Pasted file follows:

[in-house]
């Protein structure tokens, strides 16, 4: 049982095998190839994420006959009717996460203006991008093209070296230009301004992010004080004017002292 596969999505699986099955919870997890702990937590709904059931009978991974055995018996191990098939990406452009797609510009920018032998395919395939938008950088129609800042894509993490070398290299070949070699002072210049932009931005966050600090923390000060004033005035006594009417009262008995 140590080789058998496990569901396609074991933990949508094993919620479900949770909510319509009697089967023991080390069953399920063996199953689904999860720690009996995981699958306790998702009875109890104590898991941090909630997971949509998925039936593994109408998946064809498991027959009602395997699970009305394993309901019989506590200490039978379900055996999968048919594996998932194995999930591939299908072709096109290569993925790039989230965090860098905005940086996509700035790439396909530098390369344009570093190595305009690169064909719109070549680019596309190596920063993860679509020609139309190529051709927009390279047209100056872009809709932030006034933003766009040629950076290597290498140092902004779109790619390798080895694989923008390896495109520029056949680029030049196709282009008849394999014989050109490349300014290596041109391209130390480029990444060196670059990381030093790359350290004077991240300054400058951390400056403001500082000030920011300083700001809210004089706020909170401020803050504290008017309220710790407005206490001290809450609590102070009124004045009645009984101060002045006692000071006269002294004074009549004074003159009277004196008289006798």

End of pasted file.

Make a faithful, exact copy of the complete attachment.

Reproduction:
[in-house]
């Protein structure tokens, strides 16, 4: 049982095998190839994420006959009717996460203006991008093209070296230009301004992010004080004017002292 596969999505699986099955919870997890702990937590709904059931009978991974055995018996191990098939990406452009797609510009920018032998395919395939938008950088129609800042894509993490070398290299070949070699002072210049932009931005966050600090923390000060004033005035006594009417009262008995 140590080789058998496990569901396609074991933990949508094993919620479900949770909510319509009697089967023991080390069953399920063996199953689904999860720690009996995981699958306790998702009875109890104590898991941090909630997971949509998925039936593994109408998946064809498991027959009602395997699970009305394993309901019989506590200490039978379900055996999968048919594996998932194995999930591939299908072709096109290569993925790039989230965090860098905005940086996509700035790439396909530098390369344009570093190595305009690169064909719109070549680019596309190596920063993860679509020609139309190529051709927009390279047209100056872009809709932030006034933003766009040629950076290597290498140092902004779109790619390798080895694989923008390896495109520029056949680029030049196709282009008849394999014989050109490349300014290596041109391209130390480029990444060196670059990381030093790359350290004077991240300054400058951390400056403001500082000030920011300083700001809210004089706020909170401020803050504290008017309220710790407005206490001290809450609590102070009124004045009645009984101060002045006692000071006269002294004074009549004074003159009277004196008289006798």